The land leases of privatized plantations, which do not pay the mandated wages would be cancelled, Minister Siyambalapitiya was quoted as saying at a ceremony in Deraniyagala.

The re-expropriated plantations would be given to new investors through “special transparency”

The new ‘privatization’ will be done in a ‘competitive process’ taking into account export orientation, worker welfare, infrastructure, new technology, Minister Siyambalapitiya said.

It is not clear whether paying government-dictated wages was a clause in the privatization agreement.

Then President J R Jayewardene put constitutional guarantee against expropriation as the original nationalization of foreign and domestic owned companies were blamed for Sri Lanka becoming a backward nation after getting independence with indicators ‘only behind Japan’ according to many commentators.

However, in 2011 a series of companies were expropriation without recourse to judicial review, again delivering a blow to the country’s investment framework.

Ironically plantations that were privatized in the 1990s were in the original wave of nationalizations.

Minister Bandula Gunawardana said the cabinet approval had been given to set up a committee to examine wage and cancel the leases of plantations that were unable to pay the dictated wages.


Sri Lanka state interference in plantation wages escalates into land grab threat

From the time the firms were privatized unions and the companies had bargained through collective agreements, striking in some cases as macro-economists printed money and triggered high inflation.

Under President Gotabaya, mandating wages through gazettes began in January 2020, and the wage bargaining process was put aside.

Sri Lanka’s macro-economists advising President Rajapaksa the printed money and triggered a collapse of the rupee from 184 to 370 to the US dollar from 2020 to 2020 in the course of targeting ‘potential output’ which was taught by the International Monetary Fund.

In 2024, the current central bank governor had allowed the exchange rate to appreciate to 300 to the US dollar, amid deflationary policy, recouping some of the lost wages of plantations workers.

The plantations have not given an official increase to account for what macro-economists did to the unit of account of their wages. With salaries under ‘wages boards’ from the 2020 through gazettes, neither employees not workers have engaged in the traditional wage negotiations.

The threat to re-exproriate plantations is coming as the government is trying to privatize several state enterprises, including SriLankan Airlines.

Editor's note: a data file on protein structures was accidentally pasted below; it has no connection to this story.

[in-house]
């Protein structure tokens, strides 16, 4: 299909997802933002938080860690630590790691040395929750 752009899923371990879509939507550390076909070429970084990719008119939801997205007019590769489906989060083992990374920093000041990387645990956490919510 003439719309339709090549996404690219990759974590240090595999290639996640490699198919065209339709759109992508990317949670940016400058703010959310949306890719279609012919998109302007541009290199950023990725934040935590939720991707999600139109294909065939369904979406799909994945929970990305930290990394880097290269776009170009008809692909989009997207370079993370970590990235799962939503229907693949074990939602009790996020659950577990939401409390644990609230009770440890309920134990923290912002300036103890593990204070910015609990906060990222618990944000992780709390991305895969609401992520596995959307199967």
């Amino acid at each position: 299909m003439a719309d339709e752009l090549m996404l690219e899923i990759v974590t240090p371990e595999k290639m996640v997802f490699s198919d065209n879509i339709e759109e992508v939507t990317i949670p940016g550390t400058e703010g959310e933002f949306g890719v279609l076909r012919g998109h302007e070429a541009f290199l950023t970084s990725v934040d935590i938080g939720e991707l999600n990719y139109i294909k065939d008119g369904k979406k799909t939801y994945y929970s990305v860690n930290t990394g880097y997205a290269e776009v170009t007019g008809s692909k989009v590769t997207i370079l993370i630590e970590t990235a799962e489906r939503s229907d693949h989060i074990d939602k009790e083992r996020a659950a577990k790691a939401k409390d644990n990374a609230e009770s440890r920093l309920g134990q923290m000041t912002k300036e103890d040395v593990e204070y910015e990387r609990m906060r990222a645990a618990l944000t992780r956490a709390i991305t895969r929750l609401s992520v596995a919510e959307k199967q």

It is not clear now the impending reversal of plantations privatization will affect the prices of bids by investors for upcoming privatizations.

The firms were privatized to stop monthly transfers from the Treasury to pay salaries under state ownership. (Colombo/May25/2024)

Continue Reading

300 out of 1,200 Sri Lanka central bank staff works on EPF: CB Governor

ECONOMYNEXT – About 300 central bank staff out of 1,200 are employed in the Employees Provident Fund and related work, Governor Nandalal Weerasinghe said, with the function due to be transferred to a separate agency after a revamp of its governing law.

“When it comes to the EPF there is an obvious conflict of interest. We are very happy to take that function out,” Governor Weerasinghe told a forum organized by Colombo-based Advocata Institute.

“We have about 300 staff out of 1,200 including contract staff, almost 150 of permanent staff is employed to run this huge operation. I don’t think the central bank should be doing this business,”

The EPF had come under fire in the past over questionable investments in stocks and also bonds.

In addition, the central bank also faced a conflict of interest because it had another agency function to sell bonds for the Treasury at the lowest possible price, not to mention its monetary policy functions.

“There has been a lot of allegations on the management of this fund. This is the biggest fund of the private sector; about 2.6 million active, I think about 10 million accounts.

“When it comes to EPF, obviously there’s another thing. We obviously have, in terms of resources, on the Central Bank, that has a clear conflict because we are responsible for the members.

“We have to give them a, as a custodian of the fund, we have to give them a maximum return for the members.

“For us to get the maximum return, on one hand, we determine the interest rates as multi-policy. On the other hand, we are managing public debt as a, raising funds for the government.

“And on the third hand, this EPF is investing 90 percent in government securities. And also, interest rates we determine, and they want to get the maximum interest. That’s a clear conflict, obviously, there’s no question.”

A separate agency is to be set up, he said.

“It’s up to the government or the members to determine to establish a new institution that has a trust and credibility and confidence of the members that this institution will be able to manage and secure an interest and give them a reasonable return, good return for their lifetime savings,” Governor Weerasinghe said.

“The question is that how whether we have whether we can develop that institution, whether we have the strong institution with accountability and the proper governance for this thing.